Skip directly to content

Cornell Large-Scale Lifelines Testing Facility

Type:
Sub Type:
Research Areas:
State:
NSF Award:

Large Displacement Soil-Structure Interaction Facility for Lifeline Systems  (Cornell University)

Research Focus & Anticipated Benefits

The George E. Brown Jr. Network for Earthquake Engineering Simulation (NEES) at Cornell University is part of a national network of laboratories funded by the National Science Foundation (NSF). The NEES equipment site at Cornell University, housed at the Harry E. Bovay Jr. Civil Infrastructure Laboratory Complex, focuses on large displacement lifelines research, such as soil-structure interaction for underground gas, petroleum, and water transmission, trunk, and distribution pipelines. The testing facilities have no counterpart elsewhere.

Cornell University, through its School of Civil and Environmental Engineering, has been performing state-the-art testing and experiments for the oil, gas, electric power, and water supply industries for over 25 years. The Lifelines Group at Cornell specializes in full-scale tests to quantify and understand soil-pipeline interaction.  Members of the group are internationally recognized for their contributions to improved modeling, innovative testing and experimentation, advanced materials and construction procedures, and codes and practices adopted worldwide for pipelines, pipeline facilities, and critical infrastructure networks.

The NEES equipment site at Cornell's large displacement facility is a unique, world-class resource for research, education, and outreach focused on lifeline response to large ground deformation and the seismic performance of highly ductile above-ground structures using advanced materials and construction.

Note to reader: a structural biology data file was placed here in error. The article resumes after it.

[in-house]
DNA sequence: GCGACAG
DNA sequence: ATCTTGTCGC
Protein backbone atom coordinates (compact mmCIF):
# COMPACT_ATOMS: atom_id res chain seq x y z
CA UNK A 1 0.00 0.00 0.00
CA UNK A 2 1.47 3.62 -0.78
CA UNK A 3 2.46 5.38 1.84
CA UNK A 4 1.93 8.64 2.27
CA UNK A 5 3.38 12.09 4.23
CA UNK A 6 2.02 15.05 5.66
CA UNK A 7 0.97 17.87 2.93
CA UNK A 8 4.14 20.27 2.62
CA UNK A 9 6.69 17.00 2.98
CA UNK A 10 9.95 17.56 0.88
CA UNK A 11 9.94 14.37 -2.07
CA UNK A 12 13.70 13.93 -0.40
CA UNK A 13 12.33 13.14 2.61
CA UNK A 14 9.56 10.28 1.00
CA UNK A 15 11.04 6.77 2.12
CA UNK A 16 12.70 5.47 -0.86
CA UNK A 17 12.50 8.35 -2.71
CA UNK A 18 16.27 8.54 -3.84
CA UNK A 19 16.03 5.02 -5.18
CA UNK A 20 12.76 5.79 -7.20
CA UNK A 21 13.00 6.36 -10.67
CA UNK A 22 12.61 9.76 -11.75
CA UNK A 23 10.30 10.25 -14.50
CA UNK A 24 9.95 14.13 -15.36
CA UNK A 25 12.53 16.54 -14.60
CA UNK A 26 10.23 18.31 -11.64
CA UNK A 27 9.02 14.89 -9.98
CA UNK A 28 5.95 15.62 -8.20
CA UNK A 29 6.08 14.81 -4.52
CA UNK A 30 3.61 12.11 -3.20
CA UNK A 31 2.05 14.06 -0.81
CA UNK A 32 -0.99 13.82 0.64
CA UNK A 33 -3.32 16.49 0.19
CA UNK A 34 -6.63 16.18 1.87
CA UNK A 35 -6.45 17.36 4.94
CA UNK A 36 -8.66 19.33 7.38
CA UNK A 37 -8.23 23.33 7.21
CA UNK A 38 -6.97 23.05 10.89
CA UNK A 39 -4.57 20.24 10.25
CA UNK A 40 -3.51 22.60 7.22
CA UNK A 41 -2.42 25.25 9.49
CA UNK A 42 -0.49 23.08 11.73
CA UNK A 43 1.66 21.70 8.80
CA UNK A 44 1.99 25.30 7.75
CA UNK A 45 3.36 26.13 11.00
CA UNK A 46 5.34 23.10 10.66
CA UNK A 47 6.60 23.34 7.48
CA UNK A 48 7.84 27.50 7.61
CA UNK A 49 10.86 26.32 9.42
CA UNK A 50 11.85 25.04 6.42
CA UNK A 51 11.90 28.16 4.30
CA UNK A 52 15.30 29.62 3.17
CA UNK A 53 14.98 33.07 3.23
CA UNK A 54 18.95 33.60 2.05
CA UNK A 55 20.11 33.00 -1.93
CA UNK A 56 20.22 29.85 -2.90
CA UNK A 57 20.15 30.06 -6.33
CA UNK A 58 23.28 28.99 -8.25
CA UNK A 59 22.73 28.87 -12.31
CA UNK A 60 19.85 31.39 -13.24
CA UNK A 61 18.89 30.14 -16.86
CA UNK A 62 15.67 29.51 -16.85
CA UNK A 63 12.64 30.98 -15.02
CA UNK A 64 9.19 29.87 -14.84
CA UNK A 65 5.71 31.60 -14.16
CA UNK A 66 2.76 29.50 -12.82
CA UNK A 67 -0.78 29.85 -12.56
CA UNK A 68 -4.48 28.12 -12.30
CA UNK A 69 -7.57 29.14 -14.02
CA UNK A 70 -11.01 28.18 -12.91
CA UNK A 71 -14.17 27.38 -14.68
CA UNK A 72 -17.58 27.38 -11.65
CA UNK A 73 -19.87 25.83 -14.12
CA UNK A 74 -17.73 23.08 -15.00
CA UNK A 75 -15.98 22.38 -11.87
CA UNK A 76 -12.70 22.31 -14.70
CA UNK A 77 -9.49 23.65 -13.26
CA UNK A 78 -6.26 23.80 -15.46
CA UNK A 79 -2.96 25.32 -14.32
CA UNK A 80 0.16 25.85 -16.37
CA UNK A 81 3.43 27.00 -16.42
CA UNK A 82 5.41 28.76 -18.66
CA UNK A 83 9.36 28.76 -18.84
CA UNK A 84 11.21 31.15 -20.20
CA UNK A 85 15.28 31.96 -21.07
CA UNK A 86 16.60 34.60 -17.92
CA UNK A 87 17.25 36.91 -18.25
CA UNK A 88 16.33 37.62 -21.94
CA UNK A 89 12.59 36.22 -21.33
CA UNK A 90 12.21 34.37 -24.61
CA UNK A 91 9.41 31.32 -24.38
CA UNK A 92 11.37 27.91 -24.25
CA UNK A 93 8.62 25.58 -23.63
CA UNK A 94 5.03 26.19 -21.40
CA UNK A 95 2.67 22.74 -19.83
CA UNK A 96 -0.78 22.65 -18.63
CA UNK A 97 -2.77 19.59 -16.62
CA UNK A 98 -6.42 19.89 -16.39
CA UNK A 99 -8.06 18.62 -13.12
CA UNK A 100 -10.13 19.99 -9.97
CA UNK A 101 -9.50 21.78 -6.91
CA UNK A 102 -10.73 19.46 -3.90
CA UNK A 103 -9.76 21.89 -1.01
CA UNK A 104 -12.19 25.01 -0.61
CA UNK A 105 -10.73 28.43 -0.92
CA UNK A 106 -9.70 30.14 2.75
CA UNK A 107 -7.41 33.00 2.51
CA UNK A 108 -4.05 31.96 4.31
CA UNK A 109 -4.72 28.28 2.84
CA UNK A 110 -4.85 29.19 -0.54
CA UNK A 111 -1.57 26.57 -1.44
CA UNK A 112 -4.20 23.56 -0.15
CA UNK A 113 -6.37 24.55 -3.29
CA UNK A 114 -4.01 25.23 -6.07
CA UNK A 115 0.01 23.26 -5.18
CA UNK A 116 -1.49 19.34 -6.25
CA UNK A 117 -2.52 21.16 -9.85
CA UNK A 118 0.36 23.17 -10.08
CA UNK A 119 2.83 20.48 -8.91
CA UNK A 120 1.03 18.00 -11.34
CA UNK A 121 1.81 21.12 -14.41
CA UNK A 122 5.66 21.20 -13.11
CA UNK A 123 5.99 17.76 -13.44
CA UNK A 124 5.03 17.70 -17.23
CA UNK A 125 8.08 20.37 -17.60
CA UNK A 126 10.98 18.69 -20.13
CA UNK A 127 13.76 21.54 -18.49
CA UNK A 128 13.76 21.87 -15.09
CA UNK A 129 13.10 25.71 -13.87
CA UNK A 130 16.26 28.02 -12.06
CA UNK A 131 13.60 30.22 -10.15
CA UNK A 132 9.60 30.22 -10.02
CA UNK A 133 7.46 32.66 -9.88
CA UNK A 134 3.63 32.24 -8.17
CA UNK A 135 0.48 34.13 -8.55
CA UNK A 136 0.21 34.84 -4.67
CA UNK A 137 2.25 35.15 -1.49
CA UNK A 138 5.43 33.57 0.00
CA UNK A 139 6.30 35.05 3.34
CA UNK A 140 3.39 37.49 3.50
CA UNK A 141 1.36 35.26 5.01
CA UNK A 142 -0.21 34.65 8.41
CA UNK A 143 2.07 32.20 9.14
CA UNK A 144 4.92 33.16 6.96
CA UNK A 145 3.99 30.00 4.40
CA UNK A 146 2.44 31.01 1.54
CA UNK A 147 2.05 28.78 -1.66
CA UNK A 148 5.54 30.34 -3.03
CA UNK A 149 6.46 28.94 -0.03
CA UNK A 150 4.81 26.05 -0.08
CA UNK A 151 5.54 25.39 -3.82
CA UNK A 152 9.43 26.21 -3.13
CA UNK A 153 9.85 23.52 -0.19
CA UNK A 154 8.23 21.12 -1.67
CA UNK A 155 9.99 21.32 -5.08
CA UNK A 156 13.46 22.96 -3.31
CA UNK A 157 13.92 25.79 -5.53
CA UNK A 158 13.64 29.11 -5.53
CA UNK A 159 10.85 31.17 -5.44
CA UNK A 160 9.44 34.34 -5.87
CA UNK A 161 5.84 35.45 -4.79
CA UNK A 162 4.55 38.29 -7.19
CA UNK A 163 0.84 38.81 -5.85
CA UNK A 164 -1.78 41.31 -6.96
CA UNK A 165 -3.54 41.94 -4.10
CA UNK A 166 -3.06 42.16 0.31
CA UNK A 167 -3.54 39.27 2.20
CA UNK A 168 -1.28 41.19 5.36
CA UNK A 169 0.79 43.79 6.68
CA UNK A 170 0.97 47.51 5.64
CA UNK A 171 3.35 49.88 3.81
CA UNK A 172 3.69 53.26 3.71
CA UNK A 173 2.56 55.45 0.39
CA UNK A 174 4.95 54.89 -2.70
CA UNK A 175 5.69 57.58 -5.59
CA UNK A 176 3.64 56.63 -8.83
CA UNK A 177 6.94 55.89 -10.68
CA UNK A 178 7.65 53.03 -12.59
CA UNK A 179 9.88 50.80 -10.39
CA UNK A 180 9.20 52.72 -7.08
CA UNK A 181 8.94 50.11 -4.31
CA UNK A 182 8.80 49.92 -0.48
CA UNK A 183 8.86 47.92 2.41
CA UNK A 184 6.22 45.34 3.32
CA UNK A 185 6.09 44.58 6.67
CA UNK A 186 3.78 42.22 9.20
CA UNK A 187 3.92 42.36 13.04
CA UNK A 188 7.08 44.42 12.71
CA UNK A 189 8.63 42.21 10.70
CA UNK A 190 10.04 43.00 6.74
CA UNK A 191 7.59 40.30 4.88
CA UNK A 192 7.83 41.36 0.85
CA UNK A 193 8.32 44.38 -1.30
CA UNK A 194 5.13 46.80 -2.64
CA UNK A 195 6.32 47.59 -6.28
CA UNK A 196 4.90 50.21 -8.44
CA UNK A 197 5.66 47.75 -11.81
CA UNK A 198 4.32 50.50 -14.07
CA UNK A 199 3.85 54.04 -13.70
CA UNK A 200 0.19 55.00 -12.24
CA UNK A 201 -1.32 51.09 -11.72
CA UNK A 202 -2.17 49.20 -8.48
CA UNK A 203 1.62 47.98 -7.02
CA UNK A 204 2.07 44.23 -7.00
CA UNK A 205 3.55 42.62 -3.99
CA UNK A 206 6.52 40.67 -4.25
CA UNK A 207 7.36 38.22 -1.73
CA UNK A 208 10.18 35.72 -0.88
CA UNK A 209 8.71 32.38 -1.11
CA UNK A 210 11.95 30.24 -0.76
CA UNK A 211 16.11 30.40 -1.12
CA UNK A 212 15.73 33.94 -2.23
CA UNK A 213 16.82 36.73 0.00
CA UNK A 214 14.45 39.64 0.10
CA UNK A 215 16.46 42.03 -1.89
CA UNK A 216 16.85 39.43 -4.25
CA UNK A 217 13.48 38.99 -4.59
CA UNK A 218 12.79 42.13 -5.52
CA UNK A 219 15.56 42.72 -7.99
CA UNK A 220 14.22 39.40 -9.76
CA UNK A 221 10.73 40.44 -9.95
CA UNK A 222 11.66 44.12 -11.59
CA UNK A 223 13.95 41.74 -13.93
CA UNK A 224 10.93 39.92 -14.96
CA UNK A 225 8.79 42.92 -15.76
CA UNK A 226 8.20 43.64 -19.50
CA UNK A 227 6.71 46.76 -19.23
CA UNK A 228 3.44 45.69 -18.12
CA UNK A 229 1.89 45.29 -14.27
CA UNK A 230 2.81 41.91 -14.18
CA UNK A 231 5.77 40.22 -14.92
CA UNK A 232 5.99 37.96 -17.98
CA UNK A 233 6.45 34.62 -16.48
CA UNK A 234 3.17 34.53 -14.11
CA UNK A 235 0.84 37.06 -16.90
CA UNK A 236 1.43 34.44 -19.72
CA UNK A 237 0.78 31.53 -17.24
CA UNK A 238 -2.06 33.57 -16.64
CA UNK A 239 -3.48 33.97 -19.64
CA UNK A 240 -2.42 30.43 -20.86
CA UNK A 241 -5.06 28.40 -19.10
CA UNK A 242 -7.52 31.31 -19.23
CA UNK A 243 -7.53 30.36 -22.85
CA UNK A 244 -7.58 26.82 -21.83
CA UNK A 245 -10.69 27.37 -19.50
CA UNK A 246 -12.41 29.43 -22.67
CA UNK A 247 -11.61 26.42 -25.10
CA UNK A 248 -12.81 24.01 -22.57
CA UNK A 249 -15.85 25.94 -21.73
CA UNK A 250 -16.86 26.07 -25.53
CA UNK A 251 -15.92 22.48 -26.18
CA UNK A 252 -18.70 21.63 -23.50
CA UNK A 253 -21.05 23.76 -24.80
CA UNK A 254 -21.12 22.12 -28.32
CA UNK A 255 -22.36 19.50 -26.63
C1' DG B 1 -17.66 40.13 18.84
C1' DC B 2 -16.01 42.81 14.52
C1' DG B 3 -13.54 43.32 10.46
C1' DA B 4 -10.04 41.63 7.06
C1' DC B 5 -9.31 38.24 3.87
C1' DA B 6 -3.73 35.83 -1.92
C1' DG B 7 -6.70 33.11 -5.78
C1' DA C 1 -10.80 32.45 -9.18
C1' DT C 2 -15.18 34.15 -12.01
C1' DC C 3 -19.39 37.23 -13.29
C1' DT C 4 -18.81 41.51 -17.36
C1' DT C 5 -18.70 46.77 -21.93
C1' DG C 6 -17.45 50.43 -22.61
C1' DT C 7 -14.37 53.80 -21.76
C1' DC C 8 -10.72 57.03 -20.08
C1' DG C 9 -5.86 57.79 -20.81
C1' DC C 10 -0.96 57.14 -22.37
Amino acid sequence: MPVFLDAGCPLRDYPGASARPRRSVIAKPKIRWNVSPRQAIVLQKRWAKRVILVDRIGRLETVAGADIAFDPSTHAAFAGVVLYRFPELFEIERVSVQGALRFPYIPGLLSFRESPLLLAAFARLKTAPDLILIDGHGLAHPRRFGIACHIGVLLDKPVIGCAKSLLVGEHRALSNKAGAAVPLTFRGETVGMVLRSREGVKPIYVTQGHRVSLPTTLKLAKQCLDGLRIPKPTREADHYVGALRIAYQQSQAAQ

Education & Outreach

The NEES at Cornell equipment site has hosted workshops and educational events that have attracted students and researchers from around the world interested in learning about large displacement lifelines research. These have included tours for K-12 classes, tours for Undergraduate and graduate students, user Workshops, and industrial partner gatherings.

The NEES Research Experience for Undergraduates (REU) program is a dynamic 10-week summer research program for upper division undergraduate students interested in Civil Engineering, Computer Science/Engineering, Electrical Engineering, and other fields related to seismic risk mitigation testing. REU participants are paired with a faculty advisor, join a NEES research team, and participate in enrichment activities including attending the NEES Annual Meeting and the Young Researchers’ Symposium. Mentors, including university faculty, researchers, and graduate students, provide support and guidance to interns. Students are taught how to conduct independent research and how to participate effectively as a member of a research team.

Visit Web Site

Image

  • Image from the NSF-funded Network for Earthquake Engineering Simulation.
Permission Granted